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Cellular responses to dental extracellular matrix molecules

Smith, James George William (2012)
Ph.D. thesis, University of Birmingham.

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Abstract

Dental pulp contains mesenchymal stem cells (MSCs) similar to those present within bone marrow. Several factors are postulated to contribute to the signalling involved in regulating these cells. This project aimed to investigate the role of pulp and dentine extracellular matrix (pECM/dECM) in the regulation of pulp cell behaviour during health and disease. pECM/dECM molecules were extracted using 10% EDTA, pH7.2 followed by 0.5M-NaCl, pH11.7 and 0.1M tartaric acid, pH2.0, respectively containing protease inhibitors. Proteomic analysis demonstrated the complexity of the ECM extractions. pECM-coated cultureware reduced pulp cell proliferation rates and increased stem cell marker expression compared with controls. Pulp cells exhibited multipotential capacity, with pECM-coated culture surfaces enhancing differentiation activity. pECM and dECM promoted pulp cell migration through an active rho dependent pathway and the chemotactic effects of these ECM molecules were enhanced following acidic/proteolytic degradation. Recruited cells exhibited increased stem cell marker expression. dECM and pECM possessed demonstrable bacteriostatic activity against three anaerobic bacteria associated with dental disease. Dental pulp cells were shown to be viable and capable of secreting mineral when encapsulated within a pECM/alginate scaffold and exposed to dECM molecules. Dental ECMs play important roles in regulating cellular and tissue responses during health and disease.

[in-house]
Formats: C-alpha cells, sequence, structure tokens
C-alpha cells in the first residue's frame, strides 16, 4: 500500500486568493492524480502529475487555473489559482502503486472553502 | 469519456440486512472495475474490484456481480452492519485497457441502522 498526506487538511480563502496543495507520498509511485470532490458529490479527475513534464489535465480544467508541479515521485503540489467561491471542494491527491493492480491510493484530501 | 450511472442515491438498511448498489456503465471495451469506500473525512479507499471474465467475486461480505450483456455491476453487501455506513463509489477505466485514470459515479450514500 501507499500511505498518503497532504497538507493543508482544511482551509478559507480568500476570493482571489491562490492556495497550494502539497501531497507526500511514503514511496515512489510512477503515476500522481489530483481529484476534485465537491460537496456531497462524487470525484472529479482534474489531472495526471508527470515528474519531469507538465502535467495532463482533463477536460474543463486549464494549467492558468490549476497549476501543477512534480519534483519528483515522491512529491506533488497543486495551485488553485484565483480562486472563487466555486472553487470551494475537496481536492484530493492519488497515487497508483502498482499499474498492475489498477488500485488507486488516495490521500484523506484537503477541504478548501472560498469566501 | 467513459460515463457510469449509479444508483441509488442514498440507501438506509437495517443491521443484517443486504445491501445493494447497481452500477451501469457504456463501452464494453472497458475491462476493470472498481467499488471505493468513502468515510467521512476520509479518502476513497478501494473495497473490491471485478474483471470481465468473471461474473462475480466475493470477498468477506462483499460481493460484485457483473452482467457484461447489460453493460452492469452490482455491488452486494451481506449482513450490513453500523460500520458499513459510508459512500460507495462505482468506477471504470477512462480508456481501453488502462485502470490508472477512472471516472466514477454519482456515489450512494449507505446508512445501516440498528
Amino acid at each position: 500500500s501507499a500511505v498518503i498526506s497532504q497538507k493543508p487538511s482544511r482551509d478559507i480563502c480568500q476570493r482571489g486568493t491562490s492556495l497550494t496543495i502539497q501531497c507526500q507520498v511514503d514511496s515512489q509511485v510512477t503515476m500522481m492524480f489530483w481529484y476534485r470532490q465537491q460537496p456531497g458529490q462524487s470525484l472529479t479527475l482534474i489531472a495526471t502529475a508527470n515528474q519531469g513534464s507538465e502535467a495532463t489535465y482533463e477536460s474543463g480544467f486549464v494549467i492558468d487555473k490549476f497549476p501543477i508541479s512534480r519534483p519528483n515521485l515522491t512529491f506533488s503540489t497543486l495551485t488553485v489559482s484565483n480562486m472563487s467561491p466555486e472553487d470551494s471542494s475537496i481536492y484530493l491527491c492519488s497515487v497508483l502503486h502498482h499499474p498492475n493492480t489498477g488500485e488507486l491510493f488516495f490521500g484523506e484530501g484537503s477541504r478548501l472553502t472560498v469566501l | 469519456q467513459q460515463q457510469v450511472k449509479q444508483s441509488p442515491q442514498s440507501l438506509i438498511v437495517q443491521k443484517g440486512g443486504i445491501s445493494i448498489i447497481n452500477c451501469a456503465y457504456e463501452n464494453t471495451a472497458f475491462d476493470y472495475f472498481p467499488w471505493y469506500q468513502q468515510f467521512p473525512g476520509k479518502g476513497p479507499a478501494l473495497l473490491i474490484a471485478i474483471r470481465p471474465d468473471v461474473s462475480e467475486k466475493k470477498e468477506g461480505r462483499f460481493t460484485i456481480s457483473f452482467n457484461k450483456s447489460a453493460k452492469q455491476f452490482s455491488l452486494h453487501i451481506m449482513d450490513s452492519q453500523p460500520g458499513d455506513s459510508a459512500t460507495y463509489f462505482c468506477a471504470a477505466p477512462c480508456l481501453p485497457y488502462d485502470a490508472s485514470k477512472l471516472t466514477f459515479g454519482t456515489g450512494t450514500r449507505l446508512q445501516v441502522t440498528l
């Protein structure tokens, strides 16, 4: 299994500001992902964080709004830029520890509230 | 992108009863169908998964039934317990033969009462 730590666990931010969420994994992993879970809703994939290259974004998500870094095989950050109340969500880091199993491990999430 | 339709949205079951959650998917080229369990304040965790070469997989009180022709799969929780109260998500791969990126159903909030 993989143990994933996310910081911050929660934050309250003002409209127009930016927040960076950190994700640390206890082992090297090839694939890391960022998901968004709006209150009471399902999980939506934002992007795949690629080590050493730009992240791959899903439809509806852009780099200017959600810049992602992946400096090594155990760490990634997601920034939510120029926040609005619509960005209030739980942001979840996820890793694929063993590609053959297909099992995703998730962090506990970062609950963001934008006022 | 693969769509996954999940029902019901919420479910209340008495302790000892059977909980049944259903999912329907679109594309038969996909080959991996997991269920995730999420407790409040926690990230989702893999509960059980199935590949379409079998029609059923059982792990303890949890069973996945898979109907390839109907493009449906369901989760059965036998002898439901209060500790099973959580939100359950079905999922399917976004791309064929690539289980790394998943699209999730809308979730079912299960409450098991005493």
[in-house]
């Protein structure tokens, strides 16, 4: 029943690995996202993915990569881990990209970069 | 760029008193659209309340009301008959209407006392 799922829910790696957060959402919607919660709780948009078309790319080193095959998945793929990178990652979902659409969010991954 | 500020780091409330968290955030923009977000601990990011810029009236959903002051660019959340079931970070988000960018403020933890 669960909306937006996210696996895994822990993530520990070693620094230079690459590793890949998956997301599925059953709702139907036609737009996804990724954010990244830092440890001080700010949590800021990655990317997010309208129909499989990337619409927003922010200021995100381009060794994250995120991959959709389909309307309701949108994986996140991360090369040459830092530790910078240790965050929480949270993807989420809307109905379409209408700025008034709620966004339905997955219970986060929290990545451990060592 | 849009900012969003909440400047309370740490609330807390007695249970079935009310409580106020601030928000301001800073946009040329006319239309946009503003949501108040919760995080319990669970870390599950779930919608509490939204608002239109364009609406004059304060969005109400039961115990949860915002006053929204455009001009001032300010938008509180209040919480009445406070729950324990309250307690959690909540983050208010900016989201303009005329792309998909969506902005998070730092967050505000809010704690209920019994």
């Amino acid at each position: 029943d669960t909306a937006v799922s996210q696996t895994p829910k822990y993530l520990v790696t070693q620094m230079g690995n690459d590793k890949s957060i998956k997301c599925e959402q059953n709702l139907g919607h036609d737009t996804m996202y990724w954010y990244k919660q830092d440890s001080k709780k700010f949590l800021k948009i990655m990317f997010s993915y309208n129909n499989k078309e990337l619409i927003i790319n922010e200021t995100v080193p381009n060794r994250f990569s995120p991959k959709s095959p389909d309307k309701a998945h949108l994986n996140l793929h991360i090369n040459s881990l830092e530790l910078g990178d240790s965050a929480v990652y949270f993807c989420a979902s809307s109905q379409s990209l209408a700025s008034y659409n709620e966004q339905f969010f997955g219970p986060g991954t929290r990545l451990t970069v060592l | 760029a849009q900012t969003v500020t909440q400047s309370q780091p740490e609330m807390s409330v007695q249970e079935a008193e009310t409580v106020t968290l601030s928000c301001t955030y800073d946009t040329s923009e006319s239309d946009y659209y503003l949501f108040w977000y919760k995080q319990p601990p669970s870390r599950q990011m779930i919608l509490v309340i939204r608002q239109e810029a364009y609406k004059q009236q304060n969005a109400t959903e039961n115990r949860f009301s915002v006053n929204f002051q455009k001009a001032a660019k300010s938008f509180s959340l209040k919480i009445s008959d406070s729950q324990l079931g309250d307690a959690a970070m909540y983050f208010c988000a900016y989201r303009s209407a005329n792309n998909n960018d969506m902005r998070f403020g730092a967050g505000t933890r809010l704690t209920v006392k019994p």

Type of Work:Ph.D. thesis.
Supervisor(s):Smith, A J and Cooper, P R and Shelton, Richard M.
School/Faculty:Colleges (2008 onwards) > College of Medical & Dental Sciences
Department:School of Dentistry, Department of Oral Biology
Subjects:QH301 Biology
RK Dentistry
Institution:University of Birmingham
ID Code:3432
This unpublished thesis/dissertation is copyright of the author and/or third parties. The intellectual property rights of the author or third parties in respect of this work are as defined by The Copyright Designs and Patents Act 1988 or as modified by any successor legislation. Any use made of information contained in this thesis/dissertation must be in accordance with that legislation and must be properly acknowledged. Further distribution or reproduction in any format is prohibited without the permission of the copyright holder.
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